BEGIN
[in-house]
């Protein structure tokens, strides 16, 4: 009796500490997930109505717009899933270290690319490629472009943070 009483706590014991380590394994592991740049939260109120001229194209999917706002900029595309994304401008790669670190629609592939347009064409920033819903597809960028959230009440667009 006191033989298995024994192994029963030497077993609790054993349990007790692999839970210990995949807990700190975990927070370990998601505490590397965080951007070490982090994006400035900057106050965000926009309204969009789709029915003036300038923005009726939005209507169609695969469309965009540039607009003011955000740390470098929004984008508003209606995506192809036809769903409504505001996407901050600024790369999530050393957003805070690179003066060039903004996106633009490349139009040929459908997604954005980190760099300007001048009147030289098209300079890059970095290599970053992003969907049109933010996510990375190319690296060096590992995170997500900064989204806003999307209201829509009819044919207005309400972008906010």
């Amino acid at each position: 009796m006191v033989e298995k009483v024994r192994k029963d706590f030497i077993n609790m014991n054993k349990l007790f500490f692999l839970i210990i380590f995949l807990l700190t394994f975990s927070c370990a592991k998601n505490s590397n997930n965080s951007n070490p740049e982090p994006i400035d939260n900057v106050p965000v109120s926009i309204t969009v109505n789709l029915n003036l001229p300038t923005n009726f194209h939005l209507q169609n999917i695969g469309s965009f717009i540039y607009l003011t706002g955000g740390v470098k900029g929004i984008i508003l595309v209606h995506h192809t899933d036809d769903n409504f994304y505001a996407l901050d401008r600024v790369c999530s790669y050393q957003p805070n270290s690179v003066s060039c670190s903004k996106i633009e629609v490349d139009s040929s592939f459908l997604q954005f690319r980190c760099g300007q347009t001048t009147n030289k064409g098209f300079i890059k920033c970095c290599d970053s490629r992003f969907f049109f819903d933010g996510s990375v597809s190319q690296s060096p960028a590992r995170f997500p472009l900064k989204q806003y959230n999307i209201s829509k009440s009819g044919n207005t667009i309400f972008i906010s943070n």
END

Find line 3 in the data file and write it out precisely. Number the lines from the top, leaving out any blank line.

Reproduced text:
């Amino acid at each position: 009796m006191v033989e298995k009483v024994r192994k029963d706590f030497i077993n609790m014991n054993k349990l007790f500490f692999l839970i210990i380590f995949l807990l700190t394994f975990s927070c370990a592991k998601n505490s590397n997930n965080s951007n070490p740049e982090p994006i400035d939260n900057v106050p965000v109120s926009i309204t969009v109505n789709l029915n003036l001229p300038t923005n009726f194209h939005l209507q169609n999917i695969g469309s965009f717009i540039y607009l003011t706002g955000g740390v470098k900029g929004i984008i508003l595309v209606h995506h192809t899933d036809d769903n409504f994304y505001a996407l901050d401008r600024v790369c999530s790669y050393q957003p805070n270290s690179v003066s060039c670190s903004k996106i633009e629609v490349d139009s040929s592939f459908l997604q954005f690319r980190c760099g300007q347009t001048t009147n030289k064409g098209f300079i890059k920033c970095c290599d970053s490629r992003f969907f049109f819903d933010g996510s990375v597809s190319q690296s060096p960028a590992r995170f997500p472009l900064k989204q806003y959230n999307i209201s829509k009440s009819g044919n207005t667009i309400f972008i906010s943070n």